The tones are too low to be heard by humans, but sped-up renditions have been likened to everything from the haunting drone of a didgeridoo to the soundtrack of a 1950s movie about space aliens. A team of researchers led by Colorado State University scientists, picked up a sound frequency emitted by the melting snow which they described as a “warbly, ominous introduction of a monster in a horror movie. ”Scientists also discovered that the frequency of the vibrations changed in response to changing weather conditions on the shelf, when the temperature rose or fell, for instance, and when storms resculpted the shelf’s snow dunes.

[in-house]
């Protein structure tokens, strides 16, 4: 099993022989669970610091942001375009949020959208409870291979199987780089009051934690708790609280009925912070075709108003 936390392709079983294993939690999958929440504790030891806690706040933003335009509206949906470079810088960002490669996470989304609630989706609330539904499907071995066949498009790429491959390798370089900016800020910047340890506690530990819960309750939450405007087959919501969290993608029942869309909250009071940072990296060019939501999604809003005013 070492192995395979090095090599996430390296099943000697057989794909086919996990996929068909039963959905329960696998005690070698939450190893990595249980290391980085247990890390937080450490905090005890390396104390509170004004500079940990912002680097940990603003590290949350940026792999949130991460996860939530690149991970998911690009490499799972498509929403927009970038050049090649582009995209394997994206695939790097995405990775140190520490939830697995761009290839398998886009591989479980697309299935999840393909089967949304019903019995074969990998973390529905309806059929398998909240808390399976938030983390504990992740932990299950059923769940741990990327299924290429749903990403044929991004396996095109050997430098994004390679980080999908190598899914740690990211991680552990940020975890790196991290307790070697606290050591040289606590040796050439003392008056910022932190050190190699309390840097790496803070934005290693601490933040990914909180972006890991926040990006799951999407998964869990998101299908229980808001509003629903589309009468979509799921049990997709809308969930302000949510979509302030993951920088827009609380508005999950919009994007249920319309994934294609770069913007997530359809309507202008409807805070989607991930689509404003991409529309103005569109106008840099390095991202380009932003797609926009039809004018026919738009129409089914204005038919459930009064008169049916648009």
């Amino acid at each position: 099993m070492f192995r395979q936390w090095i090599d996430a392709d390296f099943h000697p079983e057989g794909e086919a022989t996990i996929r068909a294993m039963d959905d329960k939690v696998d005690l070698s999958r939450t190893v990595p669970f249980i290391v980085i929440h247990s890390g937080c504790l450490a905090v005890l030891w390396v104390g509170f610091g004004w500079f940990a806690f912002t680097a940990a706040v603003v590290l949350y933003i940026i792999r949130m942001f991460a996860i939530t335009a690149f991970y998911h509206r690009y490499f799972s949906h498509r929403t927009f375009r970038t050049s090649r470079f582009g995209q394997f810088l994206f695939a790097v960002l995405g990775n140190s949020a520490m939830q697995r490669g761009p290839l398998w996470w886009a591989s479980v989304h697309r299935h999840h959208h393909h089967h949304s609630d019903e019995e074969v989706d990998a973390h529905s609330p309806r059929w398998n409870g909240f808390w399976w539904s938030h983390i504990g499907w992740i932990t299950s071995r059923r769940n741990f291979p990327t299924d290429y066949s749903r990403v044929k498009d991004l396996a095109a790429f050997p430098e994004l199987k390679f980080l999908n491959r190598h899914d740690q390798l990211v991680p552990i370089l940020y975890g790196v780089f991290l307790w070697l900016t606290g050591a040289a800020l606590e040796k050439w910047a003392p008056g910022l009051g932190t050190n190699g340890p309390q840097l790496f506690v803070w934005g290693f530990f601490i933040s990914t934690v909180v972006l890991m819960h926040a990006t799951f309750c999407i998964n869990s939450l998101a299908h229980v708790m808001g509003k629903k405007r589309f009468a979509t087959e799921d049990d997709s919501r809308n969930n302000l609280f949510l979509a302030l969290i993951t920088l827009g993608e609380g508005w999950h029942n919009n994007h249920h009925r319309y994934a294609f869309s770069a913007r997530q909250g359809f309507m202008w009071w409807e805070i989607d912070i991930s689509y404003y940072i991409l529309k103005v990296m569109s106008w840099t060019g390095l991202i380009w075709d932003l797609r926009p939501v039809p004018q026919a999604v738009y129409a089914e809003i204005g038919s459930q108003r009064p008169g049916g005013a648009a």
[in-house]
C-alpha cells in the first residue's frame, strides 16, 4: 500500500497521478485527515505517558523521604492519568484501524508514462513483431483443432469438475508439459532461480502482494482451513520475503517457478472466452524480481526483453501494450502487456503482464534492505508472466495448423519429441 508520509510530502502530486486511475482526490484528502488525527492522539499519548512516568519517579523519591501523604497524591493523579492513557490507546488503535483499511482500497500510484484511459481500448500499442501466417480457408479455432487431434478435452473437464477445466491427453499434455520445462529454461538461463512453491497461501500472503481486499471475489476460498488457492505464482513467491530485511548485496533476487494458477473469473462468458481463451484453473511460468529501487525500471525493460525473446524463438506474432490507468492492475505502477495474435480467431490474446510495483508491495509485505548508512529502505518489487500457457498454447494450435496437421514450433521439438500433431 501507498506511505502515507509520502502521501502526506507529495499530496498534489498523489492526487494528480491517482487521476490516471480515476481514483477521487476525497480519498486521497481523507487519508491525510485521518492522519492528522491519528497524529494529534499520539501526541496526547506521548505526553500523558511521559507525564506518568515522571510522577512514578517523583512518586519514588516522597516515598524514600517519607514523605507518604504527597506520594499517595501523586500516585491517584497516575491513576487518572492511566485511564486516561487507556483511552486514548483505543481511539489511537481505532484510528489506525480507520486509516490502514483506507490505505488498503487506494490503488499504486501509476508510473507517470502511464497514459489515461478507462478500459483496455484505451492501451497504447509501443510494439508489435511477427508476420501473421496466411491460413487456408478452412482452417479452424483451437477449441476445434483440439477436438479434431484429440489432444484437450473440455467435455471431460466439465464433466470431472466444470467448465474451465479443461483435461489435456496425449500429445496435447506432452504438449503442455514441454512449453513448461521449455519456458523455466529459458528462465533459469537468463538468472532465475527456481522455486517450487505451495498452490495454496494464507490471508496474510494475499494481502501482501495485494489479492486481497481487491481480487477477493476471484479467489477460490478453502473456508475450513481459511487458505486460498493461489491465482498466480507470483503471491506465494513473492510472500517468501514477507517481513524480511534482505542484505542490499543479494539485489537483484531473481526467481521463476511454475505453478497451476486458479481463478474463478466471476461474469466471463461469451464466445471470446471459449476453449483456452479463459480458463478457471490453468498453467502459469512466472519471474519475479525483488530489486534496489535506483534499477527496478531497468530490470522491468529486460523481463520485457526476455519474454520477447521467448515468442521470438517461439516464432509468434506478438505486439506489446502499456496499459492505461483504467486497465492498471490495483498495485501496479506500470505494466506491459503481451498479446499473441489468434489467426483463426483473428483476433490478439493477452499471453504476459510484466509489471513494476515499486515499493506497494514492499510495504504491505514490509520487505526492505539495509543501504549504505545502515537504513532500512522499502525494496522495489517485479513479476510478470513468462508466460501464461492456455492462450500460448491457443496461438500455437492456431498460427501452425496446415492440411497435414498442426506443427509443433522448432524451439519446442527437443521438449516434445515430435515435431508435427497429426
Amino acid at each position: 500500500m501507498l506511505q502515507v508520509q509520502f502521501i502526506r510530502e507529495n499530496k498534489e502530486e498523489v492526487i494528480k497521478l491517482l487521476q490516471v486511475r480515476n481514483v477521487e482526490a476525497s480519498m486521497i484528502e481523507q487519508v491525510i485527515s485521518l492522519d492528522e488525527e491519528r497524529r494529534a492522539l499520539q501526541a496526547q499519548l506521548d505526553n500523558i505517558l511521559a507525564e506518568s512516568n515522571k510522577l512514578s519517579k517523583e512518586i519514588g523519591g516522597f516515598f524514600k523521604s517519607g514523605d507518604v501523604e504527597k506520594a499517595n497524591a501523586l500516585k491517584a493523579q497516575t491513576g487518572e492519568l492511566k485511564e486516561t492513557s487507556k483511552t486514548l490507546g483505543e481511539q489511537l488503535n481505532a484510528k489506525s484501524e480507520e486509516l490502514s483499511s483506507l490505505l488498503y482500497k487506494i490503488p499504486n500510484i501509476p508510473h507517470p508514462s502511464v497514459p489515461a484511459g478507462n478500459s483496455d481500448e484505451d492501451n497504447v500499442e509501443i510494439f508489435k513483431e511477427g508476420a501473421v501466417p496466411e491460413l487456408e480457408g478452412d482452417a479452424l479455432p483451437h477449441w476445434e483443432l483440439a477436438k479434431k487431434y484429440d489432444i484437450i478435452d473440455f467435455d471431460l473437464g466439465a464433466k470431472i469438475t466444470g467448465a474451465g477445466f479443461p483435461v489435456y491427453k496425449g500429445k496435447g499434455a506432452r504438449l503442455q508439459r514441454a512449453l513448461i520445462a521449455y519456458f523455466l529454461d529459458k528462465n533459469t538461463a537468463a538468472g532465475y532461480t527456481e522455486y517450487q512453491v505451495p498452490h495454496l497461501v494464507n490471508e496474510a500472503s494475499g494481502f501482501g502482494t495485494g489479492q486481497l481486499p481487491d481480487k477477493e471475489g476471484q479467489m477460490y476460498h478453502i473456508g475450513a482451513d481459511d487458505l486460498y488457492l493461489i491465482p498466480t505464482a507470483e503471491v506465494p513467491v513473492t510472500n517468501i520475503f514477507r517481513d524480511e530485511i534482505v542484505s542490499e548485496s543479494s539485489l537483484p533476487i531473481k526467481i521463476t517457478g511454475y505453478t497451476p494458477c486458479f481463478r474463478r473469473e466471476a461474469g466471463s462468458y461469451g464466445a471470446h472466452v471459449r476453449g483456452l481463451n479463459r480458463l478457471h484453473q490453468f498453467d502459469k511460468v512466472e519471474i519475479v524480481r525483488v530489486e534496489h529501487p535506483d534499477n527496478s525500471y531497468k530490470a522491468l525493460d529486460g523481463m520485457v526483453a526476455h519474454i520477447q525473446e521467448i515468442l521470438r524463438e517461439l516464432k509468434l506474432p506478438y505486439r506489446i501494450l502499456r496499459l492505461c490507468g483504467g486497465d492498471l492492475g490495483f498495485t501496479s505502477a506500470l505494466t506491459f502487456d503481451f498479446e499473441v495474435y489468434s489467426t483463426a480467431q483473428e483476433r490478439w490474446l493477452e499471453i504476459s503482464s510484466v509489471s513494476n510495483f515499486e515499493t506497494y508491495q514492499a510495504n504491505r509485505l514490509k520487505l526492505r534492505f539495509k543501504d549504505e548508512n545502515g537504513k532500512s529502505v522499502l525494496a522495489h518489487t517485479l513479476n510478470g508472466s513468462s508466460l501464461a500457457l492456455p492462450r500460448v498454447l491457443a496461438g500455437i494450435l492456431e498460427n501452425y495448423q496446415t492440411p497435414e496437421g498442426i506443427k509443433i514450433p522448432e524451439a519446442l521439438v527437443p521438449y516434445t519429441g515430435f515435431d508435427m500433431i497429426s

Scientists in Antarctica
The singing ice is more than a sonic curiosity. It might be possible to tap into seismic data to help monitor the health of ice shelves, which have been thinning in response to global warming, certainly causing sea levels to rise around the world. Scientists believe that monitoring vibrations could help predict if the ice shelf is about to break.